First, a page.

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‘I Quit!’ How Advisors Are Guiding Clients Through the ‘Great Resignation.’


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By Cheryl Winokur Munk
Oct. 14, 2021 11:16 am ET

With more people looking to switch jobs, financial advisors are increasingly being
called in to consult. A record 4.27 million workers quit their jobs in August,
according to preliminary data from the U.S. Bureau of Labor Statistics. That’s up
from 4.03 million in July—another record-setting month—and the previous
high of 3.99 million people in April. This pandemic-induced phenomenon has been dubbed
the “Great Resignation.”

Quitting is also on the minds of many Americans who haven’t yet taken the plunge. A
whopping two-thirds of respondents polled in late July and early August professed an
interest in switching jobs, according to the survey conducted by wealth management
company Personal Capital and Harris Poll. Younger people, in particular seem to have this
itch: A notable 91% of Gen Zers and 78% of millennials, compared with 47% of Gen Xers and
45% of baby boomers, the survey found.

Of course, financial advisors aren’t always active participants in the job hunting process;
sometimes clients only clue in their advisors after the fact. But, these days, with switching
jobs becoming more commonplace, advisors say clients have been more proactively asking
for their advice, and advisors, too, have been broaching the subject more often in their
regular client discussions.

“We are definitely not career advisors, but we help people think through the financial
impacts of their decisions,” says Katia Friend, regional managing director of client strategy
at BNY Mellon Wealth Management.

Advisors say they bring to the forefront easy-to-overlook items that can have a big impact
on a client’s finances. For example, differences in health insurance, 401(k) benefits, and
other types of compensation can make a good offer seem less ideal, or vice versa.

Michael Schwartz, president and chief executive of Magnus Financial Group, also reviews
the benefits clients select, including life and disability insurance, to ensure coverage
amounts will be adequate. He discusses whether they will need Cobra (a federally
mandated health insurance continuation program), the specifics of their new retirement
plan, the company match, if any, how to invest accordingly, and what to do with the
previous retirement plan. He also reviews their Social Security payments to help ensure
clients aren’t overpaying into the system.

Sometimes the conversation involves cash flow, particularly for clients who will have higher
overall compensation, but a lower base salary, in their new job. Although they’ll make more,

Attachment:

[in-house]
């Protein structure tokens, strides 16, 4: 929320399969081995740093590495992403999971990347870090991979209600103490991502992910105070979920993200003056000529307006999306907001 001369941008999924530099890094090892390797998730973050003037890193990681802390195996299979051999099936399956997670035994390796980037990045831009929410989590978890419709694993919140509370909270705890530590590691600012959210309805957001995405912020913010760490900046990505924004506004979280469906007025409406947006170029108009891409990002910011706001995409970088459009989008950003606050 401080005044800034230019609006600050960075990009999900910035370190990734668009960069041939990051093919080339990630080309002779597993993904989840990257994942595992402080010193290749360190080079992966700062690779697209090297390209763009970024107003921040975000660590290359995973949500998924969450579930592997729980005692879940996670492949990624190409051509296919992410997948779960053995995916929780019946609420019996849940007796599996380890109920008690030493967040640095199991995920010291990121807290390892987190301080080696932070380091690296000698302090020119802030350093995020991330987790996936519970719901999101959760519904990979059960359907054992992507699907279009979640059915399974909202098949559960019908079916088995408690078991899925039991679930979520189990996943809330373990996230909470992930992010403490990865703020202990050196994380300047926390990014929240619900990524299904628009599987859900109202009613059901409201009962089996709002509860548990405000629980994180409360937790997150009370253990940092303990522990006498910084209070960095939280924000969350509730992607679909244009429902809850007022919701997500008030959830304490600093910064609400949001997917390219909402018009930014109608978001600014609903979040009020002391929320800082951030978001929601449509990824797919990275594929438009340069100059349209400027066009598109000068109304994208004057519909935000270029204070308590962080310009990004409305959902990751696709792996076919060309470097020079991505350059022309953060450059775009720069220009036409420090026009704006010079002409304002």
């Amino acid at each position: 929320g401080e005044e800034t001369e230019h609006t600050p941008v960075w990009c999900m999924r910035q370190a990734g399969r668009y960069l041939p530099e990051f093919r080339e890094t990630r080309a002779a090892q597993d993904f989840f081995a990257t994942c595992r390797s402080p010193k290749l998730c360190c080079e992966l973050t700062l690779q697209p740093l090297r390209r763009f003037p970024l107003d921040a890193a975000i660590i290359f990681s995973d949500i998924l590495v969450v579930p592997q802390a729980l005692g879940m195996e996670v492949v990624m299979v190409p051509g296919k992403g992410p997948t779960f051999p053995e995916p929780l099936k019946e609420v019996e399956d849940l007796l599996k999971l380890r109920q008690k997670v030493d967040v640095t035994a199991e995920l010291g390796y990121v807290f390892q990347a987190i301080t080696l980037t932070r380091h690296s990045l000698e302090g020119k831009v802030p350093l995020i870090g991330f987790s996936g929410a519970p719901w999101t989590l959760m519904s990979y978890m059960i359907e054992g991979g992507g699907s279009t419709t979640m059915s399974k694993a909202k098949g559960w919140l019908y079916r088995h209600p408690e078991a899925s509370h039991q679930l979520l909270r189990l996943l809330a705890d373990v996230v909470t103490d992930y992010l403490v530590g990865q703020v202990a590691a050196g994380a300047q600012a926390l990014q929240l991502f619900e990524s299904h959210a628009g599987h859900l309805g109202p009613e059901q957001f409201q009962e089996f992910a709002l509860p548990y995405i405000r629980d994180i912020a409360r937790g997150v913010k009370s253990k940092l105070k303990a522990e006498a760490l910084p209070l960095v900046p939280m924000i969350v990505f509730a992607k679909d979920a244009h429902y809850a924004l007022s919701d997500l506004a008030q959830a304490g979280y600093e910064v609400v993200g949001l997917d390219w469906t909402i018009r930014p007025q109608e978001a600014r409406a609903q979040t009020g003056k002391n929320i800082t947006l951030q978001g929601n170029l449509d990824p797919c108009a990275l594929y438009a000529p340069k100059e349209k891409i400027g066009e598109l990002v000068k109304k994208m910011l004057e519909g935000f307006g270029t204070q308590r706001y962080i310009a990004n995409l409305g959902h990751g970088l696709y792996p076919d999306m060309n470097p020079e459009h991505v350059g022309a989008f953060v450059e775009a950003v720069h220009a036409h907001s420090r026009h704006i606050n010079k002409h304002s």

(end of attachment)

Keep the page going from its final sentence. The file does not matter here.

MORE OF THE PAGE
the bonus might not be paid for 12 months. “For some clients, this could mean a cash flow
crunch,” he says.

Switching jobs while the client is in the midst of home financing can also throw a wrench
into an otherwise smooth process, so that’s another topic advisors should broach, Schwartz
says. You don’t want to risk having a refinancing fall through or have a mortgage denied, he

Advisors should also be sure to ask whether clients expect to be out of work and for how
long, says Bryan Pinsky, president of individual retirement at AIG Life & Retirement, a
division of American International Group. If there will be a gap, advisors should discuss
with clients how they plan to address it, such as through unemployment, consulting
income, or personal savings, he says.

Extra expenses. Conversations should also be around costs that may be associated with
the job move, such as commuting or additional educational requirements, and how these
extras will be covered. There could also be specific tax questions that may arise. If a client
doesn’t expect to work for a while and his or her tax bracket will be lower, it might be worth
considering a Roth conversion, for instance, Pinsky says.

Sometimes it helps when clients can visualize the various financial components so they can
better weigh the risks and rewards. Friend of BNY Mellon Wealth Management gives the
example of a female apparel industry executive who was contemplating leaving her job.
Leaving meant giving up significant compensation because of timing-related issues with
her company stock. After reviewing financial models that her advisors prepared, she
decided she could afford—and was comfortable—taking the leap.

For clients thinking of starting a business, advisors should ask about their capital needs and
how long it might be before they can generate their first paycheck, says Andrew Crowell,
vice chairman of wealth management at D.A. Davidson & Co. It’s also important to discuss
how they’ll manage financially during this in-between time, an important detail that can
easily get lost in the excitement of starting anew, he says. If clients are open to it, advisors
can also make referrals to tax or legal professionals or to others who can help them bounce
around ideas.

Young adults. Sound advice regarding job hunting is especially important for younger
clients who may not be as financially stable and also may be more impetuous.
Amid the pandemic, Josh Simpson, vice president of operations at Lake Advisory Group,
says he’s been having more conversations with friends in their 30s and 40s who are
unhappy in their jobs. Most times, his advice—the same he gives to clients—is not to quit
until they have another job lined up.

Instead, he tells them to look at a series of potential worst-case scenarios, starting with the
idea that it could take six months or more to get a job. He goes over their monthly expenses
to see if they have enough saved. Typically, he finds, people haven’t thought about it in
those terms. Once they realize they don’t have an adequate safety net, they often decide they
are going to stay put until they can find something else.

“Quitting just because you think something better is out there is not a good idea,” he says.